It's not a perfect game by any means, but somehow it just rubs me the right way. If you reduce it down to its basics, it's basically a big stealthy collect-athon, but the world is incredibly well-realized. The visuals are among the best I've ever seen, just slick as hell, and the cities in this game are both humungous and full of tiny details. I could do with some more variety in the citizens, and especially in their voice acting. I could also do with more variety in the sub-mission "investigations" Altair has to do before the Assassin's guild gives him permission to execute his mission. Speaking of Altair, why is he such a dick? I don't know if I've ever played as a character I didn't care for as a person. No matter, he does what I want him to, and that's what's important.
But back to the "investigations"--before taking out your mark, you have to hunt around the city for clues as to where they are, what they're doing, who their allies and enemies are, and other general intelligence. You only have a few choices: pick-pocketing someone with some kind of important document, listening in on an important conversation, following one of the mark's subordinates into an alley or other secluded place and "interrogating" them, or finding an Assassin's guild informant and doing whatever errand they ask in exchange for info. There might be one or two more methods I'm forgetting, but the point is that each assassination requires you to do two or more of these, and there are 9 assassinations in all, so you do the math. That's a lot of repetition of these little sub-missions. I've done 4 of the 9 marks so far, and I'm not bored yet, but your mileage my vary.
The other thing this game does a lot, for better or worse, is the collect-em-all thing. Each area in the game has 20 - 100 flags scattered around, and even though as far as I can tell there is no great reward (besides Achivement points) for finding them, I still can't stop looking around for them and going out of my way to pick them up when they're in such out-of-the-way spots as the top of an extremely tall church steeple in Jerusalem. There are also 60 Knights Templar scattered around the game world for you to find and kill (the Templars and the Assassin's are sworn enemies apparently), and lots of viewpoints to find and climb, as well. It's all fun and classic gameplay, but again lacking in variety. If you add up all the, lets call them widgets collectively, there are something like 500 widgets to track down in the game, if you are so inclined. But not much else to do, besides the killing of course. Again, fine for me (for one play-through, anyway), but your mileage my vary.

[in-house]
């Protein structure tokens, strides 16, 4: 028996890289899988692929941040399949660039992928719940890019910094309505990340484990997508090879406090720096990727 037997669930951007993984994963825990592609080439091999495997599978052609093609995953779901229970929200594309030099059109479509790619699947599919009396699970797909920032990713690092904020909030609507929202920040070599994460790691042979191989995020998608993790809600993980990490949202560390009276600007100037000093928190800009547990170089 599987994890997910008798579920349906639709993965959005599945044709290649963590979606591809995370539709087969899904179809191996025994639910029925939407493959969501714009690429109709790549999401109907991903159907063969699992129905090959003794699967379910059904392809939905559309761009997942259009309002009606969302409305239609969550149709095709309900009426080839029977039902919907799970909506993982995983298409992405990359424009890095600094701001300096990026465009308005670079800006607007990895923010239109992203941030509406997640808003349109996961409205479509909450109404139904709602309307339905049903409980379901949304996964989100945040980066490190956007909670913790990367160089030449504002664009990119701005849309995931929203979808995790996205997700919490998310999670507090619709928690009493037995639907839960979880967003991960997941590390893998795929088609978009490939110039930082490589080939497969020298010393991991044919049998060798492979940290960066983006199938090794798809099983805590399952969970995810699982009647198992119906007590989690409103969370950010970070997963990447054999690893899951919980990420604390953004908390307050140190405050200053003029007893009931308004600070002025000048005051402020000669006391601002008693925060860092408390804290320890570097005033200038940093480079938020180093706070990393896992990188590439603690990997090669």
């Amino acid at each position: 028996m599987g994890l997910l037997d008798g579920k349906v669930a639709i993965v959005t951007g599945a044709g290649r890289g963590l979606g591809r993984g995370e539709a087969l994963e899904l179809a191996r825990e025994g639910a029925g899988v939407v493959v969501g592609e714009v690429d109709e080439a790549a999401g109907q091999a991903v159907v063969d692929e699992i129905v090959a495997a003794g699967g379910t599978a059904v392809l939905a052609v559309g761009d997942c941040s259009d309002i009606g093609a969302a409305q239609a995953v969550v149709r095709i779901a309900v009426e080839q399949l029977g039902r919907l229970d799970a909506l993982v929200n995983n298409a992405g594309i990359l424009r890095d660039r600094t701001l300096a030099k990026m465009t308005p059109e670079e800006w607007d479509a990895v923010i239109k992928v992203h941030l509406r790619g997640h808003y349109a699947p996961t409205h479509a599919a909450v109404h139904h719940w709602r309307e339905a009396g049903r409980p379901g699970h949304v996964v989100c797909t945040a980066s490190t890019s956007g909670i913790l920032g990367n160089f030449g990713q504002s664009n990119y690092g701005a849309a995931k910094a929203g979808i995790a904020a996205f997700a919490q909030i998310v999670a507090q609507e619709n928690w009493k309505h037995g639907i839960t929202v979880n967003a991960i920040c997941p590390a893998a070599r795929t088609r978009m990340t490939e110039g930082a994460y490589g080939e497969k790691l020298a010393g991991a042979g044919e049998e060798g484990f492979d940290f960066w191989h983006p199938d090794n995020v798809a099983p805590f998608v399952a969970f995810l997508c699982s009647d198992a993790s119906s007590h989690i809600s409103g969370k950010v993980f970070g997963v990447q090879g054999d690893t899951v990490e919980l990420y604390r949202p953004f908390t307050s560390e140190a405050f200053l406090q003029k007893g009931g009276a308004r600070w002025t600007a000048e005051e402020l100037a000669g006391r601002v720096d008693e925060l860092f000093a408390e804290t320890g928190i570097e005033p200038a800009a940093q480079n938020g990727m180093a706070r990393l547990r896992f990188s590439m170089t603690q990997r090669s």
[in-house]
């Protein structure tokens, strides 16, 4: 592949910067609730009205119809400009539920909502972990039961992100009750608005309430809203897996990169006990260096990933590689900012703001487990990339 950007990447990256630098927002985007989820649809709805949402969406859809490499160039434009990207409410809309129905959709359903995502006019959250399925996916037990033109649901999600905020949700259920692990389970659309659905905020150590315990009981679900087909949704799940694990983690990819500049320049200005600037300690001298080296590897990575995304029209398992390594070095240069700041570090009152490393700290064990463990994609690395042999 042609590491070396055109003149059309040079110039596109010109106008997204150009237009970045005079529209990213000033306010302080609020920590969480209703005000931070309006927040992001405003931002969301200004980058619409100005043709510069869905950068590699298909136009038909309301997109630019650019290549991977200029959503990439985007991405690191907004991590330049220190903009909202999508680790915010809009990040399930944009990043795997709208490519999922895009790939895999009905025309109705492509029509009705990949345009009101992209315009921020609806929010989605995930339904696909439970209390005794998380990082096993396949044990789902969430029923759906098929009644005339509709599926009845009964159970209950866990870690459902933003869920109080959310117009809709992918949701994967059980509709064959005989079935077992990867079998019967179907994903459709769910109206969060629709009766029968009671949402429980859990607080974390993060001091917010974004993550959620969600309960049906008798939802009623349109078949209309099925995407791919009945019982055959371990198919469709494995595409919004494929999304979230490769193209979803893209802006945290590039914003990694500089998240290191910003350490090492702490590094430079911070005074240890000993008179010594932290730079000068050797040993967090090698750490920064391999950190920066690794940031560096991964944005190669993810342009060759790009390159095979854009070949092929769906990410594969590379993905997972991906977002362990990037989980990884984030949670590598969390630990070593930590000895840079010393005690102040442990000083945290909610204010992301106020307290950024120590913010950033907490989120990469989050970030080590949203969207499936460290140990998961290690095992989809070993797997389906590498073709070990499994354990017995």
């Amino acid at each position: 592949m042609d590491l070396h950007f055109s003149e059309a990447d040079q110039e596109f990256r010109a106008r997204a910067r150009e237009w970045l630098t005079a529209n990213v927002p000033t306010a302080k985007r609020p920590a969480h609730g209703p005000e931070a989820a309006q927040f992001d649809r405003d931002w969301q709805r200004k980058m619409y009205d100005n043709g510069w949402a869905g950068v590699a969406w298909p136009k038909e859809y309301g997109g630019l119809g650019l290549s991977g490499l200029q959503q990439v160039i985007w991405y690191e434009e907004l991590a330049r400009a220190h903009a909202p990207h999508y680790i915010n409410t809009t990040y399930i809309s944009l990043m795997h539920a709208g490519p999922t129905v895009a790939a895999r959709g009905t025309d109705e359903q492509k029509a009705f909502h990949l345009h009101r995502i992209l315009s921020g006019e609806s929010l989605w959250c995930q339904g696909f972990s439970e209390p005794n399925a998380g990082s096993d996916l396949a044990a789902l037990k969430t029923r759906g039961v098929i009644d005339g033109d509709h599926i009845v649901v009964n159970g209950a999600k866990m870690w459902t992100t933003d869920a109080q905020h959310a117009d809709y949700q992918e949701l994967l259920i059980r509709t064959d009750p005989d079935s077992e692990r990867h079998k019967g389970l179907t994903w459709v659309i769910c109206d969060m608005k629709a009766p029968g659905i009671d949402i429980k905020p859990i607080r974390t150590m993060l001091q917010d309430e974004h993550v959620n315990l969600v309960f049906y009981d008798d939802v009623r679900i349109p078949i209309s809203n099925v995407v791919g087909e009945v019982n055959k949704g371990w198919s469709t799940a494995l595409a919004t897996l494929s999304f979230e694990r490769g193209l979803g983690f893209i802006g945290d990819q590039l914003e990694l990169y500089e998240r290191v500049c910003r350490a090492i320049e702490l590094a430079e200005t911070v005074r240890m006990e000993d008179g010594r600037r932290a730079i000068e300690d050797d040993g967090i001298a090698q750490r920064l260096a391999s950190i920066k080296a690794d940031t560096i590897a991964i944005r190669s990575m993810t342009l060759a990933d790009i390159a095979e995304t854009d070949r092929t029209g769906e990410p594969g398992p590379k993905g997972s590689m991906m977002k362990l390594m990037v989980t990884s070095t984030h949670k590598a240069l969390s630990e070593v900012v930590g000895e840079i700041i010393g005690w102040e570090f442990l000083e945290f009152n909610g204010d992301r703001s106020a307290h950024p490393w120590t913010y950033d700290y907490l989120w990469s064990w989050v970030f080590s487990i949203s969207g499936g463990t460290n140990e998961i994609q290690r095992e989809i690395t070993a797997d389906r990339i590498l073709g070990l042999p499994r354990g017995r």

Let's talk about the combat for a minute. In the last Ubisoft action-adventure I played (Prince of Persia: Sands of Time), I hated the combat sequences, because the were interminable, innumerable, and broke up the good part of the game, which was the environment puzzle navigating. Combat in Ass Creed (a term of endearment if ever there was one) isn't the drag it was in that game. It's a good bit snappier here, and often completely optional. You're not required to rescue those citizens and fight all those guards, nor are you required to kill any guards who give pursuit upon recognizing you as an Assassin. You probably will end up doing it anyway, though, because the combat is pretty fun, and not hard to manage even if the typical scuffle is 4 of them to one of you. Altair has a decent set of moves, and a handful of weapons to choose from to break up the monotony--something the prince lacked.
So yeah, I went into this game not expecting much based on reviews and forum poster's accounts, but I've found it pretty enjoyable so far, and pretty impressive in terms of presentation. Check it out.